One evening the patient started to get a rattling cough reflex—a common symptom that occurs near to death in c50% of patients. The husband had not been briefed to expect this by the GP, District Nurse or CSC team. (The issue of the "death rattle" is addressed in the Liverpool Care Pathway and should always be discussed in advance with carers, who should be given a leaflet covering changes which occur before death, which include diminished need for food and drink, changes in breathing and withdrawing from the world).

  The husband began to panic and tried to contact the CSC team but may have dialled the wrong number. He also called NHS direct and was cut off mid conversation. In total panic her dialled 999 and the ambulance crew attending assumed the patient was choking, even though the husband told them about her ongoing care.

  The patient, by now distraught, was taken to Accident and Emergency. The hospital's palliative care team eventually ascertained her condition and got her settled. She died the following morning in a bed attached to the casualty department. The husband was very angry and felt he had been betrayed.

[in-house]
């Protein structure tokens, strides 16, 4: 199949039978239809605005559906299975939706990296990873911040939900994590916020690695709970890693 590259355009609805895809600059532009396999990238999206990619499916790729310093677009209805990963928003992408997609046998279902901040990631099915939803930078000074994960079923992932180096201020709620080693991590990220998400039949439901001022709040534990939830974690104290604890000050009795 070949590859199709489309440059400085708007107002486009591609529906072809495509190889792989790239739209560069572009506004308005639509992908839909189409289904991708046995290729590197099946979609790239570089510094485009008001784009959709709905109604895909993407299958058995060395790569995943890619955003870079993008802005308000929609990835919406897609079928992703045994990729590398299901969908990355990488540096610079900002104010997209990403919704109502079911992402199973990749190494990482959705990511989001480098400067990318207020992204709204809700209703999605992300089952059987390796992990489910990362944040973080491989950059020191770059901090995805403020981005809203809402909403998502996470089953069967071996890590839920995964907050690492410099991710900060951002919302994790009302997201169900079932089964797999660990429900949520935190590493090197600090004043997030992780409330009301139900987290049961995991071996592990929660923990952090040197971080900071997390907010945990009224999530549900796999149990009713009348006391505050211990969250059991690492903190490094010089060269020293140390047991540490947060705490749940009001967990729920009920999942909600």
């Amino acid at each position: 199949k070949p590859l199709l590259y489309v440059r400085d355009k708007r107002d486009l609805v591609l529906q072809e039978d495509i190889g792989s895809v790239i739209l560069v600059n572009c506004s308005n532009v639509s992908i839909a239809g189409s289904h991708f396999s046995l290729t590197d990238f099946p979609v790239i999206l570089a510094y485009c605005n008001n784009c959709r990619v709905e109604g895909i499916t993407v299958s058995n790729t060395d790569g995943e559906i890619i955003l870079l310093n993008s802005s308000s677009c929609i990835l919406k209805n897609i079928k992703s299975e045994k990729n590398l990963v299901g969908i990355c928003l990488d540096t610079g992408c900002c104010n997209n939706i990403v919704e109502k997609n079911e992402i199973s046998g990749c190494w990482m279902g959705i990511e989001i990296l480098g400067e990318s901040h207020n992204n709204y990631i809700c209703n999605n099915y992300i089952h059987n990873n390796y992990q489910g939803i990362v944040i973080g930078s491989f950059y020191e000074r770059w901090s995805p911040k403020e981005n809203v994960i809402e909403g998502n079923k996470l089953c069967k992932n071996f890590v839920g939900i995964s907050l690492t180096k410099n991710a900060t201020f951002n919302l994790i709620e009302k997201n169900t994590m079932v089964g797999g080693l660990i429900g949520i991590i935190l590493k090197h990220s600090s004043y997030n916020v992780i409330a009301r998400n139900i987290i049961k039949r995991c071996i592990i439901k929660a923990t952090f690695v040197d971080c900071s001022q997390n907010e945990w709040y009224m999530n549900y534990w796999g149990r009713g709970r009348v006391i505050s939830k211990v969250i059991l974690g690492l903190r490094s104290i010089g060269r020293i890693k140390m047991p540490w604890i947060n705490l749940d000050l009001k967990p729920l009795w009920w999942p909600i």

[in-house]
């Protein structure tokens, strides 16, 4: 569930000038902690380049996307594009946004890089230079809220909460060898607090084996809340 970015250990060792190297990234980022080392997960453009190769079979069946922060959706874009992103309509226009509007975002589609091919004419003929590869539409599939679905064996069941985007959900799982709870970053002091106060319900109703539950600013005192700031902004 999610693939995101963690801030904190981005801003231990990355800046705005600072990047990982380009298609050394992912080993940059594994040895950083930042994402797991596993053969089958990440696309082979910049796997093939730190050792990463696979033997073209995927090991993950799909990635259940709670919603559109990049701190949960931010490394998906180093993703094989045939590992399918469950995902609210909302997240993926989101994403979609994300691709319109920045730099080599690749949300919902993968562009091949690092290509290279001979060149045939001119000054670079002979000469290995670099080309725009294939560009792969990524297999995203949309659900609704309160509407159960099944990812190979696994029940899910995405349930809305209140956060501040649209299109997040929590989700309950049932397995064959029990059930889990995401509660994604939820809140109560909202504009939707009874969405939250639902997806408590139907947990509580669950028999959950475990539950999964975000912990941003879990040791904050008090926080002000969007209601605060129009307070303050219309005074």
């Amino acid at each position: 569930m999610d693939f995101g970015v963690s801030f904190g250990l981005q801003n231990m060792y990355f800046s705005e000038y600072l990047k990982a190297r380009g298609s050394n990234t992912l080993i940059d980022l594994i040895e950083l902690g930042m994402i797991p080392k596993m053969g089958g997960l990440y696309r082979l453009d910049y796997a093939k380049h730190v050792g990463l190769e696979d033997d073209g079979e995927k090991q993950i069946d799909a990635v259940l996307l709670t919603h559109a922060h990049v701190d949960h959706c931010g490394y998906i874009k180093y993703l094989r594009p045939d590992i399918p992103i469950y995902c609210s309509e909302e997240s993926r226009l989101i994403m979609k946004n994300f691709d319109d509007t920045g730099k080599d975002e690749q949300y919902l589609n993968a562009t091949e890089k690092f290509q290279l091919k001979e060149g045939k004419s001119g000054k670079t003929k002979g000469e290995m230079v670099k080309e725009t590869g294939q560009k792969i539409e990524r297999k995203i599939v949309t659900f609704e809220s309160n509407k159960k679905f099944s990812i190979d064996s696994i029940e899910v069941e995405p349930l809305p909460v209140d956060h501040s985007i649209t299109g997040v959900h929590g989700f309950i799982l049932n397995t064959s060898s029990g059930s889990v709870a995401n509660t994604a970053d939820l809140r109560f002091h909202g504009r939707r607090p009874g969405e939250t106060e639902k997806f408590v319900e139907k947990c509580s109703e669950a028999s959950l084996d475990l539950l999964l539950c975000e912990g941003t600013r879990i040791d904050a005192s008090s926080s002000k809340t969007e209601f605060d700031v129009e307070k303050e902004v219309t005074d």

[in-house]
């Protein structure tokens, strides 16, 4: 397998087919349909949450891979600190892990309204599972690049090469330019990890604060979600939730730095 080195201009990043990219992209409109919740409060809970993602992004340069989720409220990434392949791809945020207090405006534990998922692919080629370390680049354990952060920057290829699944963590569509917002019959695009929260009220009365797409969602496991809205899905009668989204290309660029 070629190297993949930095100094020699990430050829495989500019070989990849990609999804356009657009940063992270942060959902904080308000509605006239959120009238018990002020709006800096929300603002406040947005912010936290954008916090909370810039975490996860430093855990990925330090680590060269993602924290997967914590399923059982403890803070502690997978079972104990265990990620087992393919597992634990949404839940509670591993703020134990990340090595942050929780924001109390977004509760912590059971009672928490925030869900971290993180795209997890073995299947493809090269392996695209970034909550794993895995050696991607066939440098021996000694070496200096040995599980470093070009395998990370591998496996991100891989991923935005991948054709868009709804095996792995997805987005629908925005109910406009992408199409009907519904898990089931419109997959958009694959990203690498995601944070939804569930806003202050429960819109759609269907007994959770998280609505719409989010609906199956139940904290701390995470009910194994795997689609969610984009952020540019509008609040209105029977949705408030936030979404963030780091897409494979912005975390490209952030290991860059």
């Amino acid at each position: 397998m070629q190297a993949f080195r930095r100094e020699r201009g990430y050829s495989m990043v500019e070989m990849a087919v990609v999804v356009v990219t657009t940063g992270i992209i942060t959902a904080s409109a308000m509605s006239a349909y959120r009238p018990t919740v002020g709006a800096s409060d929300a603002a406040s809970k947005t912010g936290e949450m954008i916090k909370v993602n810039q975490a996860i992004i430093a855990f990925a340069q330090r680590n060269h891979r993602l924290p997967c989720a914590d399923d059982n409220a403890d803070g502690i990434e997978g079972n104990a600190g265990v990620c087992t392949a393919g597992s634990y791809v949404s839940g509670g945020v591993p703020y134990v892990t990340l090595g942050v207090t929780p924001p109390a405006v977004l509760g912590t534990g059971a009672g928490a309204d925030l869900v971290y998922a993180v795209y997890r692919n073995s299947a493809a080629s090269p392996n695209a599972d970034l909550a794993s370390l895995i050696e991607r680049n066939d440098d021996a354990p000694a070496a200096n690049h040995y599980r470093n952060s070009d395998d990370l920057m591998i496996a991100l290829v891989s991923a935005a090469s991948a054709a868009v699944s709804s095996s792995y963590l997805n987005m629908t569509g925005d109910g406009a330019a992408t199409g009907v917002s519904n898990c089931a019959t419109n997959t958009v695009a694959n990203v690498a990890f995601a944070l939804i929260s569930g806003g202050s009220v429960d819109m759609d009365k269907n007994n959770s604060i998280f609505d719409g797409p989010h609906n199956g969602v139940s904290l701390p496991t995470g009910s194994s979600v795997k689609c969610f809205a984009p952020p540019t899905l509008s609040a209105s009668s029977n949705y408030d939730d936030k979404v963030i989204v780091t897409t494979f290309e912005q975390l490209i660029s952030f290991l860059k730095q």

Case 6

  Mr W from South Wales. Patient: a 77-year-old man who lived alone. His nearest family lived 15 miles away. He was admitted to a Marie Curie hospice for symptom management—was very weak, suffering from constipation, abdominal distension and extreme nausea. He was adamant he wanted to go home to die and told nursing staff and the admitting doctor of his wishes.

  His condition got worse so hospice staff asked the District Nursing team if they could hurry things along to ensure he was supported at home. They said it was difficult to provide the statutory five calls a day cover and would need social services to look after his nutritional needs. Social services argued it wasn't their responsibility because he needed nursing care. Basically there were huge delays in finalising the patient's care because of in-house financial politics between the DN Service, Social Services and the Continuing Care Coordinator.

  The patient's condition deteriorated even further and he died in the hospice.

Case 7

  Mrs A from the East Midlands, the patient was a 54 year old lady with cancer of the oesophagus and a tracheotomy that she cared for herself. Marie Curie Nurses attended over many shifts and one in particular made great effort to contact the DN, she had previously worked as a "Head and Neck" specialist and really felt this lady might haemorrhage, that the family was not prepared for such an eventuality and there was nothing in the home to cope with such an eventuality.